If your application is truly designed to exploit multiple CPUs or cores, then it will truly "run faster." But if not, it may (as you have seen!) "run slower." Perhaps, much slower.

jlliagre 01-29-2007 02:00 AM

Quote:

Originally Posted by nebojsa.andjelkovic
No I think that multi-threading/multi-core works, it work very good on windows, but I have a problem just on linux.

On the same hardware ?
Quote:

My OS is Kubuntu 6.06, I use POSIX threads. Application part for multi-threading is very simple, just create two threads and wait for them to finish. Threads function is same for windows and for linux, the difference is just functions that create threads and function that wait for threads(pthread_create(...) and pthread_join() for linux, and correspond for windows). Both threads work on different data(one matrix, but one thread works on one half and another on the second) so I needn't to synchronize them.
Is it pure CPU load or are there other potential resource contention (I/O, network) ?

Can you share your measurement methodology and results ?

nebojsa.andjelkovic 01-29-2007 05:03 PM

Quote:

Originally Posted by sundialsvcs
It is certainly possible for a multi-threaded application to be slower than a single-threaded one, whether there are "dual cores" or two discrete CPUs.

There are two "bright line rules" that will help you to determine if a particular application will actually benefit from a multi-threaded implementation:
  1. The functions are truly independent: The activities that you have spun-off into separate threads actually can operate independently, and can proceed "forward" in a meaningful way without reference to the others' data and/or activities.
  2. There is no hardware contention: The hardware resources which materially limit the progress of 'this' thread are unrelated to those which materially limit the progress of 'that' thread.
"Multi-core" is a sort of a halfway-compromise: there are two execution units, true, but they share the same hardware-interface to the outside world. Depending on the situation, this might be "free beer" or "big deal." Great when it's great, and worse-than-useless when it's not (but never say that to the Marketing Department!).

"Technically, 'So it goes.'" :rolleyes:

If your application is truly designed to exploit multiple CPUs or cores, then it will truly "run faster." But if not, it may (as you have seen!) "run slower." Perhaps, much slower.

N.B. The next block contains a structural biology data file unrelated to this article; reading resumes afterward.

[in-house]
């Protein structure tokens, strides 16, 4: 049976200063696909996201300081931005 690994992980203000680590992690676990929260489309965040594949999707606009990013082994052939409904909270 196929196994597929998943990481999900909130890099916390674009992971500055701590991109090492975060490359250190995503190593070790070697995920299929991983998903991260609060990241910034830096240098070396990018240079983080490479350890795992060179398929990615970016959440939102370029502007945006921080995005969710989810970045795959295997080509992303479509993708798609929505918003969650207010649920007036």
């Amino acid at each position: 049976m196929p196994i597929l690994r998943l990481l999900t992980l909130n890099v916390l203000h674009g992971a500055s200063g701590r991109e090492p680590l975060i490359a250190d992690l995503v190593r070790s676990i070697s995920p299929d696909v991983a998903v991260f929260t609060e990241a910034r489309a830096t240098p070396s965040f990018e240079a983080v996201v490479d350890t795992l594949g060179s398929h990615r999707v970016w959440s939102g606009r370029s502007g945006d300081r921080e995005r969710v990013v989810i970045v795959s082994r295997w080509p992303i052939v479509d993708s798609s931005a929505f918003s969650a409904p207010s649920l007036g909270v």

Like I alredy said on the windows It works very good. Its faster for aboutd 30-40%. So ol important things for multhithreading is enabled. So this is not a problem.

nebojsa.andjelkovic 01-29-2007 05:11 PM

Quote:

Originally Posted by jlliagre
On the same hardware ?
Is it pure CPU load or are there other potential resource contention (I/O, network) ?

Can you share your measurement methodology and results ?

Yes on the same hardware. Yes pure CPU load, no I/O and network. It have just calculate an interpolation function over some matrices. Apropos it resize same picture (e.g. from 320x240 to 400x300) and one thread work on one half of picture and second works on the second.
The measurement methodology is using a system time. On the start of function I read the system time, and on the end again end just subtract them.

Any new idea for my problem?

jlliagre 01-30-2007 01:41 AM

There is nothing that would explain it from the few clues you post.

Can you write a small stripped down test case demonstrating the issue and post its whole source code ?

slantoflight 01-30-2007 06:53 PM

Quote:

Originally Posted by nebojsa.andjelkovic
Apropos it resize same picture (e.g. from 320x240 to 400x300) and one thread work on one half of picture and second works on the second.


Now I wonder if that technically counts as two independent tasks. It seems possible thats problem that could be solved more effectively with single threading. Could vary from OS to OS. Perhaps the overhead of even loading the POSIX thread library, could buckle down a simple application. It could be for linux its best to let the operating system passively handle threads for simple applications that don't truely have independent tasks. And on windows its best to take charge.

graemef 01-30-2007 09:56 PM

Looking at the task you are doing are the threads necessary? The time consuming part of the work would appear to be reading the data from hard-disk to RAM, then from RAM into CPU and then back to the hard disk, with the majority of the processing requiring data from RAM plus some processing, maybe there is more time waiting for the data to arrive from RAM to the CPU than actual processing. So what is your CPU load when you run this?